She traveled to India, Thailand, and again to Morocco, while studying yoga, meditation, and philosophy, then moved into a roughly 400-square-feet tiny house in New York, became vegan, and gave up alcohol. She learned there was a lot more to life than picking up $2,000 checks for her friends at dinner.
Ruiz said she was making $125,000 a year in her producing job, yet was still living paycheck to paycheck, with no savings. “I was a broke six-figure earner,” she said. “I used to only spend money, and although I was making it, I never really had it.”
Starting her own company in 2019 changed her perspective and taught her the importance of saving money and investing to grow her business. “It’s a different type of work. You work differently when you work for yourself than when you work for other people,” she said.
2. Diversify your revenue from the very beginning
Ruiz didn’t set out to start a business. After losing her job, former clients called her to offer freelance production and business consulting projects, and she agreed to take them on as long as she could work from home.
On the side, she taught yoga, starting at $12 to $15 per class, treating it as an experiment to build her skills, network, and comfort level. She taught at her home gym, a homeless shelter, a Tibetan museum, and a CrossFit gym, all while sharing her discoveries about mental health and wellness.
“I was by no means getting rich or making money, but I was happy,” she said.
As she honed her teaching skills, her classes filled up, and people started approaching her for healing. “Even people in my own industry, they were like, ‘what are you doing? I’ve never seen you happier,'” she said.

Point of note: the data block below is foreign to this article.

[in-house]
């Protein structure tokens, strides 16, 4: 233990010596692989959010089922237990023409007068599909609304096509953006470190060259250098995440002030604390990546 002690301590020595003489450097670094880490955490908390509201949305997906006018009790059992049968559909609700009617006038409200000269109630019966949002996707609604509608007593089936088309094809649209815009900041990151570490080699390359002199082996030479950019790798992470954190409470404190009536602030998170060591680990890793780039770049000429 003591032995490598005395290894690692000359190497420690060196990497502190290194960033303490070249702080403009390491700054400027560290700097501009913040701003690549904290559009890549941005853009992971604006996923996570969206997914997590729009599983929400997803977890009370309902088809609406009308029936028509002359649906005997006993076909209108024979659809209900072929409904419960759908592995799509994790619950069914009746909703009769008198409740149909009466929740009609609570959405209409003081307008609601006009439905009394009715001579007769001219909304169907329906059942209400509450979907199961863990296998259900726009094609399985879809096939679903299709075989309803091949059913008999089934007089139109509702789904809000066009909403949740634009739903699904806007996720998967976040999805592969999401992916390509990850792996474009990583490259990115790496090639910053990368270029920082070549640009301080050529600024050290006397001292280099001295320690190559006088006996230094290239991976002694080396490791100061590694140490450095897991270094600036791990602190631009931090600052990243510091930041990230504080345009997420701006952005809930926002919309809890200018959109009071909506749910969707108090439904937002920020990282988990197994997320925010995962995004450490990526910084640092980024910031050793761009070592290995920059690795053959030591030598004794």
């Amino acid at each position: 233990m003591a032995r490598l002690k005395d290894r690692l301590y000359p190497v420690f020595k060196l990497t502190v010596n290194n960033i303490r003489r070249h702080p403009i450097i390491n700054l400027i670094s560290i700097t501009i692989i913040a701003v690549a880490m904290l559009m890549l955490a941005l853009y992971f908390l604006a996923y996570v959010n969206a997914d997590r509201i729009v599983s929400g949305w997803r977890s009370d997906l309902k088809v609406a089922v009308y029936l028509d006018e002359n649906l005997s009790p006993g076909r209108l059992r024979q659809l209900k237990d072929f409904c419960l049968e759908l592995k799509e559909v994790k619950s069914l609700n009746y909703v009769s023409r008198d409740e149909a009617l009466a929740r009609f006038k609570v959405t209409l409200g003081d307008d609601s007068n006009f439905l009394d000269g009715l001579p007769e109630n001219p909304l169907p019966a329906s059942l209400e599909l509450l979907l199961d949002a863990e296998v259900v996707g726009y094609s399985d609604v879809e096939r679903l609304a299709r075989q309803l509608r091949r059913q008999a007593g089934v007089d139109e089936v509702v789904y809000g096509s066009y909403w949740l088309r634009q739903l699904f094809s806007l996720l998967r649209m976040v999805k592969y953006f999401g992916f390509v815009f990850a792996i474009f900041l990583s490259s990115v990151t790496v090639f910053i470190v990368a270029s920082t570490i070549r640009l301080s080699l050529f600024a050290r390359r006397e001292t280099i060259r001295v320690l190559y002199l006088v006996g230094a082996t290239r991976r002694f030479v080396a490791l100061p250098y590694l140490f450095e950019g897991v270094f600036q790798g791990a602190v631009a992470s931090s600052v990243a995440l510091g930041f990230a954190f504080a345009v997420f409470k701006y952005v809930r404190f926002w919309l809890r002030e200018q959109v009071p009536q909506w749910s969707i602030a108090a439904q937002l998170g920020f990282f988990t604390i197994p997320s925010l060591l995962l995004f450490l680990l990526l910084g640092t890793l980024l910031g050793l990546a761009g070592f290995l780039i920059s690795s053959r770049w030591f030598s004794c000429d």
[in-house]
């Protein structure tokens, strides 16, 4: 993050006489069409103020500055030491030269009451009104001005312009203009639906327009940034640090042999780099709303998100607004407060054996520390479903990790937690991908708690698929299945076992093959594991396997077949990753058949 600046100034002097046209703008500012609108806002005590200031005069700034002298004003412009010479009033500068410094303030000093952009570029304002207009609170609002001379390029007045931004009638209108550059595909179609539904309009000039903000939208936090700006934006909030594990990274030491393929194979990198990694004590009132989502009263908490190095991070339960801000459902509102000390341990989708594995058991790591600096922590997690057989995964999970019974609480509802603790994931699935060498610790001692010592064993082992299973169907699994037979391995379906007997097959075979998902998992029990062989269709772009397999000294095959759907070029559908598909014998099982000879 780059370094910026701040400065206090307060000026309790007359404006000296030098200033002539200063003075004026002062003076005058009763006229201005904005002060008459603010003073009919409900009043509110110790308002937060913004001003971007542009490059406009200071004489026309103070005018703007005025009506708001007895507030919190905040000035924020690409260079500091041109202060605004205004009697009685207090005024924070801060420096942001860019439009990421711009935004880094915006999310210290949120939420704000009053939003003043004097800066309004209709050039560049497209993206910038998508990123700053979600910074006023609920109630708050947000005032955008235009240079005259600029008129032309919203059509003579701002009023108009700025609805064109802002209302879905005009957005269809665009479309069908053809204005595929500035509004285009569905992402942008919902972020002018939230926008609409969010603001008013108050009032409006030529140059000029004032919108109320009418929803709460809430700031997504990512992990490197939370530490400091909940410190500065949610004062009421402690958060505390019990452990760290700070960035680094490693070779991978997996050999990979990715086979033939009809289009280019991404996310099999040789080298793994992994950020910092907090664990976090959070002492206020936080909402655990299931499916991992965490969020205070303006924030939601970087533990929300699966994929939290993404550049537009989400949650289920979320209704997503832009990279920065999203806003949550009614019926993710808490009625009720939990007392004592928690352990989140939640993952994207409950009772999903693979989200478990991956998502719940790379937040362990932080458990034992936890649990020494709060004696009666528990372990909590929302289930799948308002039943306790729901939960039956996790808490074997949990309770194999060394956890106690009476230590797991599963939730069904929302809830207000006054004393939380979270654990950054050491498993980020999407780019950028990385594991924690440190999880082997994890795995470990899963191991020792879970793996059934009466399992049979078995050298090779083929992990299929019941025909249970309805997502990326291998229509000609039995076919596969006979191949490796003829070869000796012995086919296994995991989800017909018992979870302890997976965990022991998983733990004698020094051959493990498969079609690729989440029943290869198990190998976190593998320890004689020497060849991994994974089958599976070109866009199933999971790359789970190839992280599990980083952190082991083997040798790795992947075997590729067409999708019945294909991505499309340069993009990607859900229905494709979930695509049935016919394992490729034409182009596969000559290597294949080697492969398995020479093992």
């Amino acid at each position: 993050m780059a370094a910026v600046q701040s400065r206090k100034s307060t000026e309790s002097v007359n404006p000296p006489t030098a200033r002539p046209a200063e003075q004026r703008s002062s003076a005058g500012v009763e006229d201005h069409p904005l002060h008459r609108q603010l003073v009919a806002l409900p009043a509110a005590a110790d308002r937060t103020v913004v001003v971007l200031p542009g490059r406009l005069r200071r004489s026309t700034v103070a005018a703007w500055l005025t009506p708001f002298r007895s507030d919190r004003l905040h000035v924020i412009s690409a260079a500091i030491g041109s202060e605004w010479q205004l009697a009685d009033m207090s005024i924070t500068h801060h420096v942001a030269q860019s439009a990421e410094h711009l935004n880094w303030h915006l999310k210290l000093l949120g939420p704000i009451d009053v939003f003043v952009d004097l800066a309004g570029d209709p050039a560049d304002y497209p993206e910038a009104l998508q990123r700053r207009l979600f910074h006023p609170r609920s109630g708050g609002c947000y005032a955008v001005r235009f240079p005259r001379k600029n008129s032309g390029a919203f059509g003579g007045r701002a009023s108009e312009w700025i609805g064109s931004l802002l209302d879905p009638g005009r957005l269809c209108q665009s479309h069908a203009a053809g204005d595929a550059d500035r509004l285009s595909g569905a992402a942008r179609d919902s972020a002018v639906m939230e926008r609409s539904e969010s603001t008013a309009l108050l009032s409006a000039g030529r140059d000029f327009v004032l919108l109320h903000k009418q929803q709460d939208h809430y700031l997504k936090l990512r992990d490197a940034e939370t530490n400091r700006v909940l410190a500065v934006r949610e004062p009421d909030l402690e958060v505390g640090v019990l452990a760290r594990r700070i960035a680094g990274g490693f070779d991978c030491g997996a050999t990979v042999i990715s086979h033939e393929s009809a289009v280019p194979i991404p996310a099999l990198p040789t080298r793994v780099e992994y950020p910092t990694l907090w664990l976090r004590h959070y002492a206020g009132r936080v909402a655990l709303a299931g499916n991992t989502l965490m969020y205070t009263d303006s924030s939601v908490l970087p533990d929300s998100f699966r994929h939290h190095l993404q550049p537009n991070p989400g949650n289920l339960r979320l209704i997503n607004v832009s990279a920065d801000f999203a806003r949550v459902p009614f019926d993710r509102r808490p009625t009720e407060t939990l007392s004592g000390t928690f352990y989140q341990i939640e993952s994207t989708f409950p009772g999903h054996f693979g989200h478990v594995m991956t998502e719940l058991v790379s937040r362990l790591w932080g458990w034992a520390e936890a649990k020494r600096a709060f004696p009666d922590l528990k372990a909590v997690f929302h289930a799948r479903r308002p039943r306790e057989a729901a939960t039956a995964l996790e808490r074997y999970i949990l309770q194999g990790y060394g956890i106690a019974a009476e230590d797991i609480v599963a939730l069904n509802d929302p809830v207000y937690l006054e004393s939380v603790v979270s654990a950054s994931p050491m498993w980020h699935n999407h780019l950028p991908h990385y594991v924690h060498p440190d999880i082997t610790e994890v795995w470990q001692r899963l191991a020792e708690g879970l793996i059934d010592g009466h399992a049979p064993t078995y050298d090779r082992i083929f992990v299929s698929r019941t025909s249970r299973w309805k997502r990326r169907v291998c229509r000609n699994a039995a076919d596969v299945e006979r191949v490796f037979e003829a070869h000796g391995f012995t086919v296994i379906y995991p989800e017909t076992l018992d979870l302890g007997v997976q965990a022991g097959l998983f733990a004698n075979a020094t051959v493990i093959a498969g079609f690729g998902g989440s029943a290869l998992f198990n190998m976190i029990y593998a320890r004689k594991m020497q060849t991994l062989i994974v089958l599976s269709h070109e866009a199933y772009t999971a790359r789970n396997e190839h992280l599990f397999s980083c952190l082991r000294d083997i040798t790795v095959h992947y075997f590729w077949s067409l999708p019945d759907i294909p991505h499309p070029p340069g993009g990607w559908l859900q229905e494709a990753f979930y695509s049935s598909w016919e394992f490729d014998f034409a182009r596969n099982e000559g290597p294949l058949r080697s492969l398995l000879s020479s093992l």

Some of her students cried on their mats for the same reasons she’d struggled for so long — they were overworked, stressed, and unhappy. Her classes got so big she had to stop taking students. But she still wanted to reach more people, so she used her production and branding skills to create an online six-week course on how to “step into harmony,” through yoga, meditation, and conversation. She said that first offer in June 2019 got eight clients and made her $2,000.
“That’s how my business actually started. It came from a need of wanting to help more people,” she said.
3. Set boundaries in your business
Ruiz set an important rule that she’d always charge for her services — something she’s seen many spiritual entrepreneurs afraid of doing. “They were taught that yoga’s free, meditation’s free. It belongs to everybody and that you’re maybe a bad person if you do,” she said.
But it’s a disservice not to charge the people you’re helping, she said. Ruiz compares it to an imbalanced relationship, in which one person is doing all the work and eventually resents the other who isn’t contributing fairly.
Ruiz said 90% of her sales come from personal enrollments and referrals.
She also wants her services to be accessible to those who can’t afford them at the full price, so she offers flexible payment plans.
“You shouldn’t have to give anybody a discount,” she said. “But I do see the benefit of helping our communities and giving them the chance to step up to the plate, to empower themselves, to have this knowledge.”